In Rise of the Planet of the Apes, a young scientist experiments with genetically modified chimpanzees, inadvertently making one exhibit human-like behavior. I thought of the movie as I was listening to the live webcast of Svante Paabo's talk at the Genomes Environments Trait conference (not sure if/when there will be an archival copy of the talks available).
Paabo was discussing how scientists had identified amino acid substitutions in the FOXP2 gene that were fixed in humans and different from chimpanzees, and, more recently -thanks to the availability of the Denisova genome- of differences that were fixed in modern humans and different in our closest genetic relatives (archaic humans).
The question naturally arises: how can we tell what the (modern) human specific mutations actually do.
Paabo said that we could do this if we created transgenic chimps/humans with the human/chimp version of the gene, but then jokingly crossed out the idea since ethics committees would never approve it.
He went on to say that the human version of FOXP2 was input into transgenic mice instead, with some evidence that these mice had different vocalization than regular mice. Even though we cannot actually breed humans with the chimp version of FOXP2, there may actually be some of the 7 billion humans in existence that may harbor back-mutations giving them this version.
Naturally, the question arises: if nature itself mutates human FOXP2 into its chimp version and vice versa, why is it unethical to do so in the lab?
Of course, there are good ethical reasons why we wouldn't want to give human children a chimp gene: we don't exactly know what it will do, but the risk of causing harm to a human person is sufficient reason to act cautiously.
But, why is it unethical to give chimps the human version of the gene? After all, the fact that the human version is fixed (in humans) may mean that is doing something really important and giving us some ability that we shouldn't toy around with. But, what evidence is there that the reverse is also true, and the chimpanzee harboring a human FOXP2 gene would face any problems at all?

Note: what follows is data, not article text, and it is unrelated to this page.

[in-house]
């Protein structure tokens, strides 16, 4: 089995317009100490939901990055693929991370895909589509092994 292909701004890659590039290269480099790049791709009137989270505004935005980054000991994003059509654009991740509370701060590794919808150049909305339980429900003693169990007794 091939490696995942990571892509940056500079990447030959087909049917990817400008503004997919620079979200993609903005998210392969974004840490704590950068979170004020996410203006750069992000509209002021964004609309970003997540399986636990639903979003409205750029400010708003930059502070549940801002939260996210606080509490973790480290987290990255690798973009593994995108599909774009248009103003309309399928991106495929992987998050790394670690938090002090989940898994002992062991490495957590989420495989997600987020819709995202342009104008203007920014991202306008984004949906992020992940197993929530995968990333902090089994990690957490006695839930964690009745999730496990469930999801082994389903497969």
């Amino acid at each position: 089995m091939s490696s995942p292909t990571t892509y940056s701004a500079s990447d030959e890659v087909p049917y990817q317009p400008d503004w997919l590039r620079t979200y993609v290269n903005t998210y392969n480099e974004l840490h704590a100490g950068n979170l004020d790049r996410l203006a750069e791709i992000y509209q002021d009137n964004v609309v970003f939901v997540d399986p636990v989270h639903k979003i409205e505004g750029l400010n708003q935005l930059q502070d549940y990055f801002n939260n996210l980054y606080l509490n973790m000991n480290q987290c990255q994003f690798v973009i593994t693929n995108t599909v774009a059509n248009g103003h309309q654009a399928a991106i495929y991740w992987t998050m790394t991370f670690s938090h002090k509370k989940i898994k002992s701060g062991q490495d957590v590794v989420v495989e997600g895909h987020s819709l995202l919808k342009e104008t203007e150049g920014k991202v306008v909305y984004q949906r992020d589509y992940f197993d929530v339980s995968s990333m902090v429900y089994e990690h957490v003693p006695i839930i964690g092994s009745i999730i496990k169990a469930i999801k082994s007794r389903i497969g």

This brings me to the topic of a recently introduced bill which would ban chimpanzee research altogether. This would not only subject the issue of chimp research to ethics committees who would probably not approve it, but ban it altogether.
There are substantial benefits in learning more about FOXP2 and other genes in which humans differ from chimpanzees. There is the intellectual benefit of learning what makes us special within nature, and how we differ from apes. There is the practical benefit of potentially easing the suffering of patients with damaged copies of genes that are fixed in the human lineage. Or, of understanding how language ability and cognition emerge, so that we can one day hope to create machines capable of it, freeing mankind from a great deal of toil.
And, there is the infinitesimal potential that we'll end up with an unhappy chimp ready to organize the simian takeover of our planet. Thankfully, Pinky and the Brain do not give rise to the same levels of dread and insecurity, so, for the time being we still have the option of experimentation with mice.
Personally, I'm all for putting human FOXP2 in chimps and seeing what happens. And, I am rather dismayed that the scientific and political culture has become so risk-averse that an experiment that would bring no harm to any humans, that would benefit humans, and that may not, indeed, affect negatively the chimps involved is, nonetheless, rejected out of hand on the basis of the nebulous probability that it might.